This week, I've been having a great time in Antwerp, Belgium at the Devoxx Conference. This morning, I had the pleasure of delivering my Comparing JVM Web Frameworks talk. I thoroughly enjoyed giving this presentation, especially to such a large audience. You can view the presentation below (if you have Flash installed) or download it here.

Unlike previous years, I chose to come up with a spreadsheet matrix that shows why I chose the 5 I did. This spreadsheet and rankings given to each framework are likely to be debated, as I don't know all the frameworks as well as I'd like to. Also, the missing column on this spreadsheet is a "weighting" column where you can prioritize certain criteria like I've done in the past when Comparing Ajax Frameworks. If you believe there are incorrect numbers, please let me know and I'll try to get those fixed before I do this talk again at The Rich Web Experience.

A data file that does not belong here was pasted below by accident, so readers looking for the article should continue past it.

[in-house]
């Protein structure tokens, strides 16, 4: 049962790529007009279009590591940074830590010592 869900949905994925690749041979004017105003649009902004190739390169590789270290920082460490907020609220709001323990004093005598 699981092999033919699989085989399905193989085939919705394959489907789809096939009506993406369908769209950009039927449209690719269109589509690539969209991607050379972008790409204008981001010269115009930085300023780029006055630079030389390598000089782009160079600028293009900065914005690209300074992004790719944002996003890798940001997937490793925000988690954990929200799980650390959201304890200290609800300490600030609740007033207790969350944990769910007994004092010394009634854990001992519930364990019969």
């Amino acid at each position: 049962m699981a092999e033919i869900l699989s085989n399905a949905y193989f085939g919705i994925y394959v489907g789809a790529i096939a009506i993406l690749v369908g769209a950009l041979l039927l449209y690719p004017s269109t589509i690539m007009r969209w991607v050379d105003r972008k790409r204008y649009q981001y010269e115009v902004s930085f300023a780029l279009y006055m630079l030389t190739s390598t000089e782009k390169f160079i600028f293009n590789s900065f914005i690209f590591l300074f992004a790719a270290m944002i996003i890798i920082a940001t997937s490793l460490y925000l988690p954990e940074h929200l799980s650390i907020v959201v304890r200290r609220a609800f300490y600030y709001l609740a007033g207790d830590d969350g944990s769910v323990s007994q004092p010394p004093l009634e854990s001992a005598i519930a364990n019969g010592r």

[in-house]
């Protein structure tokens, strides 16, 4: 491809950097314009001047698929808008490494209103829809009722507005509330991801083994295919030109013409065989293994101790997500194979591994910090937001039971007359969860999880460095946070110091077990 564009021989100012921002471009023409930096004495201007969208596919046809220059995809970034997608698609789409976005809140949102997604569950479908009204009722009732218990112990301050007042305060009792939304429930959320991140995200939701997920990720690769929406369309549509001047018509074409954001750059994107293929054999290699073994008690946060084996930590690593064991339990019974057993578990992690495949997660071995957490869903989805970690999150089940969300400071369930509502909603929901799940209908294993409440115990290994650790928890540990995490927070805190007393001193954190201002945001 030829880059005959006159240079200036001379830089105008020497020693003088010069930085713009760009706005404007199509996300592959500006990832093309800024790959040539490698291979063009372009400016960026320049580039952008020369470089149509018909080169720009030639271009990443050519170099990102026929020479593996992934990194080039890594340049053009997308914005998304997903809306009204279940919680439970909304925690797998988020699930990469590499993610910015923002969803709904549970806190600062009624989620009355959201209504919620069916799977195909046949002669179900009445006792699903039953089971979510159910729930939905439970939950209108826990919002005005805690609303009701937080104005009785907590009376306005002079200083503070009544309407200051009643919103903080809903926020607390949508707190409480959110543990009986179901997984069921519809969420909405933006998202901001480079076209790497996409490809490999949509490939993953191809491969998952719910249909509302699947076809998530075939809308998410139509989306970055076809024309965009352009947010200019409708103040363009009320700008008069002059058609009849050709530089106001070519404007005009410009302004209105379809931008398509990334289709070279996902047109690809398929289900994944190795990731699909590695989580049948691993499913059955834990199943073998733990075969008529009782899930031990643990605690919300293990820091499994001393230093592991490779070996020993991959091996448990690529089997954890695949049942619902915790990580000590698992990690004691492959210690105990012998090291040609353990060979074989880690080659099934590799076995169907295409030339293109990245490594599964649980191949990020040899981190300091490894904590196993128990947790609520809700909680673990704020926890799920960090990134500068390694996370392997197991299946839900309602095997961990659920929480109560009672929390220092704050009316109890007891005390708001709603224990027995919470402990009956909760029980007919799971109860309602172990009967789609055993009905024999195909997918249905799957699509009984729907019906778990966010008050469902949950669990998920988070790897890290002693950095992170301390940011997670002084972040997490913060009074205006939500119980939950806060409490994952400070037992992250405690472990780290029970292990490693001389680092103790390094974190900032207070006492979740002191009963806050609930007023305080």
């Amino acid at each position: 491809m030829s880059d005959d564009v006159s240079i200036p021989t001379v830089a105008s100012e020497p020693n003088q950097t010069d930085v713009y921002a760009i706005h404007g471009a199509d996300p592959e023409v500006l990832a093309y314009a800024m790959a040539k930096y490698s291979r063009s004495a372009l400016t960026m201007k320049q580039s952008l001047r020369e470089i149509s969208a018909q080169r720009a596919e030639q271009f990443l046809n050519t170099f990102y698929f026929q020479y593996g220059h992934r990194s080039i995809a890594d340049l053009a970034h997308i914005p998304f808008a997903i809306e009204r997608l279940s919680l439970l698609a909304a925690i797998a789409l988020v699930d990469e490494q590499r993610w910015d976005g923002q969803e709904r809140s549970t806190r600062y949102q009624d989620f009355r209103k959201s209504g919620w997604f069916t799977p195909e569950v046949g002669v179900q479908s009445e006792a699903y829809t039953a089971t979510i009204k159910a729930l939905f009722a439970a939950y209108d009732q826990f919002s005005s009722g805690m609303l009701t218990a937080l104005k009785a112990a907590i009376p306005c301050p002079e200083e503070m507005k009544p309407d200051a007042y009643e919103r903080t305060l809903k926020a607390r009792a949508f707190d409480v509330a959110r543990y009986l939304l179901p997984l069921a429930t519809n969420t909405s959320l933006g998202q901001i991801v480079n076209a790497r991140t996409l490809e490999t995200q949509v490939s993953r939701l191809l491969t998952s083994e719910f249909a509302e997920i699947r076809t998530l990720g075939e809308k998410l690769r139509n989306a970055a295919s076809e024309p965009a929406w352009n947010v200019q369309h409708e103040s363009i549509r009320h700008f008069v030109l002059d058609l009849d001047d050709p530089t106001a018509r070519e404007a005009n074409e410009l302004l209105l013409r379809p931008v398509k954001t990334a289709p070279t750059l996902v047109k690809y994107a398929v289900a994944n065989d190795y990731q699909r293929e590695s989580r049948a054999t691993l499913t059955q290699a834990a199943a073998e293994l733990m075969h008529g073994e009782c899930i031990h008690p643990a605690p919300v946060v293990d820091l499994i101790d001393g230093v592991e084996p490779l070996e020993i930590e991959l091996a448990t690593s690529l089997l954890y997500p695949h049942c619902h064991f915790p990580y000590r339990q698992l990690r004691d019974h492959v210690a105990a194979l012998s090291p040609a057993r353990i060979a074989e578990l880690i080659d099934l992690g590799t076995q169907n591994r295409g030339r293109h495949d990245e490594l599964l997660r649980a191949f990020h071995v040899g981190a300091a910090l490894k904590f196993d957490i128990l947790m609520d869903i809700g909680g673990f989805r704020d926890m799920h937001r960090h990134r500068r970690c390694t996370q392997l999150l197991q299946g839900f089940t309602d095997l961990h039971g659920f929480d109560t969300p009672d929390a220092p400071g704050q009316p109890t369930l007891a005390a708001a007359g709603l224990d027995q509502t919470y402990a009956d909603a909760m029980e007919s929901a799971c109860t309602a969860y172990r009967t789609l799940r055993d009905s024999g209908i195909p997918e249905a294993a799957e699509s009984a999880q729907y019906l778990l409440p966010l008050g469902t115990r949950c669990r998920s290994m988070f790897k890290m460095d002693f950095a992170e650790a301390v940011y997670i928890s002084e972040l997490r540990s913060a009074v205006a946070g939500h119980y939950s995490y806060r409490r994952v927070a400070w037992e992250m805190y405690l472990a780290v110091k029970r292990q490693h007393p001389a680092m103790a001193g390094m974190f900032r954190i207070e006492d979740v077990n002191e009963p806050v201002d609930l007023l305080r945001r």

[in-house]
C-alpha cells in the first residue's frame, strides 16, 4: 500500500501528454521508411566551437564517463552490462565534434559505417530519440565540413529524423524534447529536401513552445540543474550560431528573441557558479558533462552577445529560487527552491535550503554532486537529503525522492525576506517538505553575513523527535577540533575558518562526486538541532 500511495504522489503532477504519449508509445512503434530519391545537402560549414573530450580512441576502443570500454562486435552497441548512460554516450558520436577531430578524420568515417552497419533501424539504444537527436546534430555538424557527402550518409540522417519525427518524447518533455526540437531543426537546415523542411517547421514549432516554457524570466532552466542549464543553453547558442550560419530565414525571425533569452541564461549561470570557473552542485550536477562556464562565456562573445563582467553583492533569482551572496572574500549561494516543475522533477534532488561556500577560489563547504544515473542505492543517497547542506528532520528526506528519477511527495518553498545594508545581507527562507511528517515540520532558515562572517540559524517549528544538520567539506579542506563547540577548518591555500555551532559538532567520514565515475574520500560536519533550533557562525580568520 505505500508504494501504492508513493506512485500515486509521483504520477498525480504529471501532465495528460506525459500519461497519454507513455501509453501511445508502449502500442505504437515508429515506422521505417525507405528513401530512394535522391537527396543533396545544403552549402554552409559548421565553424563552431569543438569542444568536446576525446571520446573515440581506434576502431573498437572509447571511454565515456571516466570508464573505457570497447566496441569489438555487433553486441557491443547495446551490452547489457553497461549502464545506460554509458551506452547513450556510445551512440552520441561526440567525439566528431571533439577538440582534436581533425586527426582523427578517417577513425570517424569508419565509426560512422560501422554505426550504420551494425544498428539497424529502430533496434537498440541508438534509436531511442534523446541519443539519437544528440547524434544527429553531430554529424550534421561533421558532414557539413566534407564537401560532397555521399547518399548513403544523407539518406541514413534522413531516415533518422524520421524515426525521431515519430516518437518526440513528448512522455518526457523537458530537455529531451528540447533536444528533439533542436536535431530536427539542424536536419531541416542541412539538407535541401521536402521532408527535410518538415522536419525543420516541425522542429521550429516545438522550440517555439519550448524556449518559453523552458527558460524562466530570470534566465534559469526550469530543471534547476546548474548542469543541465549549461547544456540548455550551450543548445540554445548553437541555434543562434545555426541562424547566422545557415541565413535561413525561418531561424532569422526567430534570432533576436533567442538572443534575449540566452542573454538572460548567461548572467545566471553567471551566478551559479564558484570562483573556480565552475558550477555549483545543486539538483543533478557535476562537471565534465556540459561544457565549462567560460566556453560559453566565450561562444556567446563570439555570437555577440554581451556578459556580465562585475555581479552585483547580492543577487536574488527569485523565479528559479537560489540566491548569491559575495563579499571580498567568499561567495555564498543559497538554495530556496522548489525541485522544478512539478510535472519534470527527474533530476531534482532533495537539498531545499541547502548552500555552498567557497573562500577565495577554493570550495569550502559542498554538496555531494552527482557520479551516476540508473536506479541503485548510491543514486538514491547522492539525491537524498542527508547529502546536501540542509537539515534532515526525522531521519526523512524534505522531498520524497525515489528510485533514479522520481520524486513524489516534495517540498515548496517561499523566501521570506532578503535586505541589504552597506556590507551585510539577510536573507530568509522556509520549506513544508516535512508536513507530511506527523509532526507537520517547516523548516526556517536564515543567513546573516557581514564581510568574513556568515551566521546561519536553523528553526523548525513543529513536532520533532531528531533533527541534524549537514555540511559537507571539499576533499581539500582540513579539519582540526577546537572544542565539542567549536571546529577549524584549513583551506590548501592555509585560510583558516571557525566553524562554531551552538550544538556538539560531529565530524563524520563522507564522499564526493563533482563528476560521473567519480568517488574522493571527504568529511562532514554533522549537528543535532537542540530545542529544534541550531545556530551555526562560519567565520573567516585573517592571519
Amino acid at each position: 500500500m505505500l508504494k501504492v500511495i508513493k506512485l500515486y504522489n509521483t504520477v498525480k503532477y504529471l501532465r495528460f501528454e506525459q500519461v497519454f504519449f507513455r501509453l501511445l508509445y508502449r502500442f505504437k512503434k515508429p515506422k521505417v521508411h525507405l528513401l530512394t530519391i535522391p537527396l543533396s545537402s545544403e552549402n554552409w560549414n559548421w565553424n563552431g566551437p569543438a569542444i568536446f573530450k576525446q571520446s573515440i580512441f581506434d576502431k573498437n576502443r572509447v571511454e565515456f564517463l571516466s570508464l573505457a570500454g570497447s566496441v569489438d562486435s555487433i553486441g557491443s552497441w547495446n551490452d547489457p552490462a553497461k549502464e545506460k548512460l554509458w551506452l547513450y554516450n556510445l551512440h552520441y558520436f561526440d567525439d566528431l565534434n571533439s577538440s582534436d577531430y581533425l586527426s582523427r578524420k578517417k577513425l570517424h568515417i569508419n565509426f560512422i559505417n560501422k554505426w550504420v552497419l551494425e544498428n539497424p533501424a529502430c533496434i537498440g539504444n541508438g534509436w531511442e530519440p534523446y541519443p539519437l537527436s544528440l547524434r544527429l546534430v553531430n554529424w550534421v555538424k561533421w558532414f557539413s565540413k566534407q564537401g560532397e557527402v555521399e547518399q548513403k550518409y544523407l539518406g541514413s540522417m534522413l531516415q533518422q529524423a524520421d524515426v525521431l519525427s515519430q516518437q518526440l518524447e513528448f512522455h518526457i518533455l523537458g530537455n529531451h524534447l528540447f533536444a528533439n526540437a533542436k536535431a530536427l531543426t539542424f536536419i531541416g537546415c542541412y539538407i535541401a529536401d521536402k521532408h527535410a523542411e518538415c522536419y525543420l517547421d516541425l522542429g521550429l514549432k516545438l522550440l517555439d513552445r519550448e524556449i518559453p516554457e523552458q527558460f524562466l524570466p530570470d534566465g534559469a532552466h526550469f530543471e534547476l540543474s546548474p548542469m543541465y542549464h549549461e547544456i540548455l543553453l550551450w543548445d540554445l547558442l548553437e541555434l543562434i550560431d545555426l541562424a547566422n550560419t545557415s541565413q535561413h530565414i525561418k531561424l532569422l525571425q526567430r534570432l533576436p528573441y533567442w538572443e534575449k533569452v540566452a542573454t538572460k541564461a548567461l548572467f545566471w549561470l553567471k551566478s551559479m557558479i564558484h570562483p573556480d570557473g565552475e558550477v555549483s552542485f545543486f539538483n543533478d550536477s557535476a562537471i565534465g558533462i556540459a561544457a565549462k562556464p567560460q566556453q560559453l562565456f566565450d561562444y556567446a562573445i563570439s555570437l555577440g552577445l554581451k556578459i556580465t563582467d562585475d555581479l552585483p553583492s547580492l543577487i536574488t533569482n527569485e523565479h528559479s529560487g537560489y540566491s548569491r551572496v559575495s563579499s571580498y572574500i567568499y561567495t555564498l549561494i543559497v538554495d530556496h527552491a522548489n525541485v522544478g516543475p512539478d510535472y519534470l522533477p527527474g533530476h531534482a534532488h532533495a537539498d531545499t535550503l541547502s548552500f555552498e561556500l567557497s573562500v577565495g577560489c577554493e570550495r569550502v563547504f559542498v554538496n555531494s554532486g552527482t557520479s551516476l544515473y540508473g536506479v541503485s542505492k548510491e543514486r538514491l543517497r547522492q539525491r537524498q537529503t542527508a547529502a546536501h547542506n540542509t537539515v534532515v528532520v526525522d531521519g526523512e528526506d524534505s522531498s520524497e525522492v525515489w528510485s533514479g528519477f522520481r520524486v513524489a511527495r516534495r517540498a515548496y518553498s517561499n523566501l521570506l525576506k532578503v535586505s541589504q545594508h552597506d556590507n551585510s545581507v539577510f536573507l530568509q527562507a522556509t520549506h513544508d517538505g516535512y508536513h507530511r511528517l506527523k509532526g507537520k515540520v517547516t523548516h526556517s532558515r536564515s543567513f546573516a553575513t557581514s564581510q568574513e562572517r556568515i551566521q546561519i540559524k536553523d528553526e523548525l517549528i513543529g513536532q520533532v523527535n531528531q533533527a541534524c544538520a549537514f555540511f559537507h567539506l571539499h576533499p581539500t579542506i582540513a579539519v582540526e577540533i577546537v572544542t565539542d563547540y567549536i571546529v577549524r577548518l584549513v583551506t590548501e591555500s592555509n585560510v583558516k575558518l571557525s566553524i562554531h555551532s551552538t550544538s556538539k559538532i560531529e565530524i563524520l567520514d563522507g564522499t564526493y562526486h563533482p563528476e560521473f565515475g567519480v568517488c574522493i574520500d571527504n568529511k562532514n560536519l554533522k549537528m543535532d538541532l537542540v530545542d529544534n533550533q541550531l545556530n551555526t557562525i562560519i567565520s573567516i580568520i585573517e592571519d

One thing that doesn't come across in this presentation is that I believe anyone can use this matrix, and weightings, to make any of these frameworks come out on top. I also believe web frameworks are like spaghetti sauce in The Ketchup Conundrum. That is, the only way to make more happy spaghetti sauce lovers was to make more types of spaghetti sauce. You can read more about this in my There is no "best" web framework article.

Update: If you disagree with the various ratings I gave to web frameworks in this presentation, please provide your opinions by filling out this survey. Thanks to Sebastien Arbogast for setting this up.

Update: Sebastien has posted his survey results at JVM Web Framework Survey, First Results.

Update 12/6: A video of this presentation is now available on Parleys.com.